In the food industry, it seems, the robot revolution is well underway, with machines mastering skilled tasks that have always been performed by people.
In Boston, robots have replaced chefs and are creating complex bowls of food for customers. In Prague, machines are displacing bartenders and servers using an app. In Denver, they’re taking orders at a fast-food drive-through.
Robots are even making the perfect loaf of bread these days, taking charge of an art that has remained in human hands for thousands of years.
Now comes Briggo, a company that has created a fully automated, robotic brewing machine that can push out 100 cups of coffee in a single hour — equaling the output of three to four baristas, according to the company.
Using a blend of Latin American beans, the machine — known as a “coffee haus” — creates cups of gourmet coffee that can be ordered via an app, giving customers control over ingredients, espresso shots, flavorings and temperature without any human interaction. The company says no other business in the world has applied as much technology to “specialty coffee.”
Removing the human element from ordering a cup of coffee is one of the company’s primary selling points.
“No more lines, no more counter confusion, no more misspelled names,” Briggo’s website says, flicking at human failings.
Briggo said all eight of its machines are owned by the company, but they’ve recently begun offering a licensed business model to prospective operators. The company didn’t reveal how much that business model costs, but noted that rent and revenue-sharing arrangements are typical when a machine is placed in a public location, such as an airport.
Kevin Nater, Briggo’s president and chief executive, said the machine would thrive in locations in which convenience is highly valued, like airports and office buildings, where several of the 10-foot by 4-foot machines currently operate.
“Imagine you’re coming into the security line at the airport, your flight is coming up, and you know that if you want a coffee you’re gong to stand in a long line,” said Nater. “From the security line, you can simply order your cup of coffee and pick it up at the coffee haus and make it to your flight on time.”
“I’ve never found anyone who wants to stand in line a long time,” he added. “We’ve just changed the game.”
It seems others agree. This year, Fast Company named the Austin, Texas-based company one of the 10 Most Innovative companies in the world. Briggo is not alone in the automated coffee space. When the company debuts its latest machine in San Francisco International Airport in May, the robot will face off with Cafe X, an automated coffee bar from San Francisco. Cafe X uses assembly line-style machines that promise your cup of joe will be engineered with “robotic precision.”
The machines arrive at a time when ready-to-drink coffee, such as bottled drinks found in supermarkets and convenience stores, continues to explode in popularity, according to CNBC.
Nater said he has no doubt his machine makes cups of coffee as well, if not better, than a human barista. Referring to the robot as a “high speed, totally controlled food factory,” he said that unlike human workers a machine doesn’t get flustered when business gets busy. By looking at analytics, he said, he can ensure that the robot is hitting “all of it’s quality marks.”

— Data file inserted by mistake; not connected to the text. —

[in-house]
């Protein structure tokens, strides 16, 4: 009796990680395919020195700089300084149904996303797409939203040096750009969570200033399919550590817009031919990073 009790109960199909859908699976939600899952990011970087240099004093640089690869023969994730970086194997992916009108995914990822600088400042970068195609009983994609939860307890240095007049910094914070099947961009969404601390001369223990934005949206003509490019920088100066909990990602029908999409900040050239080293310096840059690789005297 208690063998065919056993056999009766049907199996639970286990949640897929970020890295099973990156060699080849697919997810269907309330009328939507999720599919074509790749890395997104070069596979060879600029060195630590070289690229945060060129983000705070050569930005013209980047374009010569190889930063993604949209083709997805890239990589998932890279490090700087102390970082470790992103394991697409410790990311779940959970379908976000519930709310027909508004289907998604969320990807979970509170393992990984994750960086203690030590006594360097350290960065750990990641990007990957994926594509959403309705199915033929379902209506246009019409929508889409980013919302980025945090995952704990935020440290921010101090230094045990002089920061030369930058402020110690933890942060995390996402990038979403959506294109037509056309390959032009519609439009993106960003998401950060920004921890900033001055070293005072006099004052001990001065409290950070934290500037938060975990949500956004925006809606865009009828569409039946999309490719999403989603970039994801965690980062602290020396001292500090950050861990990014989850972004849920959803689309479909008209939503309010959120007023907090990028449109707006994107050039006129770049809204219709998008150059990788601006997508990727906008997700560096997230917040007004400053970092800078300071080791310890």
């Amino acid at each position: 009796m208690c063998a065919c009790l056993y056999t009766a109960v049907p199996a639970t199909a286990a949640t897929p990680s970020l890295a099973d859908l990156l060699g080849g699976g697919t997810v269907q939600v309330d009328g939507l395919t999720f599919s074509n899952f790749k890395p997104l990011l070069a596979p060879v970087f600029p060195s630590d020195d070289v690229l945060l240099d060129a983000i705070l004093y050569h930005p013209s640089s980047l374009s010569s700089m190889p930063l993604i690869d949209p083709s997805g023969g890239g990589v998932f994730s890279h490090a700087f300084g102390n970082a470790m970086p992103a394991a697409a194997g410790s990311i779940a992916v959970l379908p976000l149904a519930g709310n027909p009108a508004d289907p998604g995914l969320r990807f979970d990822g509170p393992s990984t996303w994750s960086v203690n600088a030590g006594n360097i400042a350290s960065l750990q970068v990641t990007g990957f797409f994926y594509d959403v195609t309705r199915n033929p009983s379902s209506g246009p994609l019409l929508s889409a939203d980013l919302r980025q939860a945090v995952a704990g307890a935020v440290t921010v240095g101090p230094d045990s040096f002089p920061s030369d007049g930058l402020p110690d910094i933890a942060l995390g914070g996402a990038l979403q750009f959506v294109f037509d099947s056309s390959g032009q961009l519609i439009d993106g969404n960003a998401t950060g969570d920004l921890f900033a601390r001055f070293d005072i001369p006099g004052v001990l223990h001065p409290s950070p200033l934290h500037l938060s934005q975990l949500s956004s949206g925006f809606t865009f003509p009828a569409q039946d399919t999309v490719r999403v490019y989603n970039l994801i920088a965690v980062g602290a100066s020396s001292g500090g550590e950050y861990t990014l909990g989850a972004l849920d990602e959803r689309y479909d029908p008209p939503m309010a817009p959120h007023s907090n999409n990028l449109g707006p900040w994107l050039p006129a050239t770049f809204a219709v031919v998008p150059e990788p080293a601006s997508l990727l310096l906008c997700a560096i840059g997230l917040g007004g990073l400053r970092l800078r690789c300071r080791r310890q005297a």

But Oliver Geib, a 24-year-old barista at Ceremony Coffee Roasters in Annapolis, Md., remained skeptical. As coffee is being made by a barista, he said, subtly gauging the ratio of water to grind as flavor develops through refined taste tests, is a crucial part of the process.
“All the numbers and data in the world can’t actually tell you how the coffee tastes,” Geib said. “A big part of what a human brings is being able to taste the coffee during the process of dialing in the flavor.”
Fast-food restaurants like Starbucks, Wendy’s, Panera and McDonald’s encourage customers to order using self-service kiosks or a mobile app.
Asked how Briggo would impact employment, Nater said food service companies have a hard time retaining workers and are often short on staff, especially in airports where turnover is high.
“We don’t think we’re replacing people,” he said. “We are creating a high tech retail and marketing business and developing jobs in the process. We just hired two people in the Bay Area, where we are opening a new location in the spring.”
But automation critics claim that machines ultimately harm more workers than they help. Last month, Erikka Knuti — communications director for the United Food and Commercial Workers Union — said too many businesses treat customer service as a line-item cost instead of an investment. In addition to eliminating jobs, she said, removing people from transactions degrades the product that businesses are selling.
“Retailers and businesses underestimate the importance of the customer service interaction —— that point when a customer hands over their money and they get a warm smile in return that tells them they’re valued,” she said.
Asked whether he was worried about losing his job to a robot, Geib said, “absolutely not.” Though he sees the value of robots making coffee at particular locations when customers are short on time, he said there’s a loyal group of people who will always seek out the slower, interactive experiences at coffee shops.
“A lot of customers really appreciate watching a barista carefully pouring water or steaming the milk or adding a little flourish to their drink,” he said. “The social aspect, the atmosphere and the interaction with the barista, is a big part of the experience of drinking coffee.”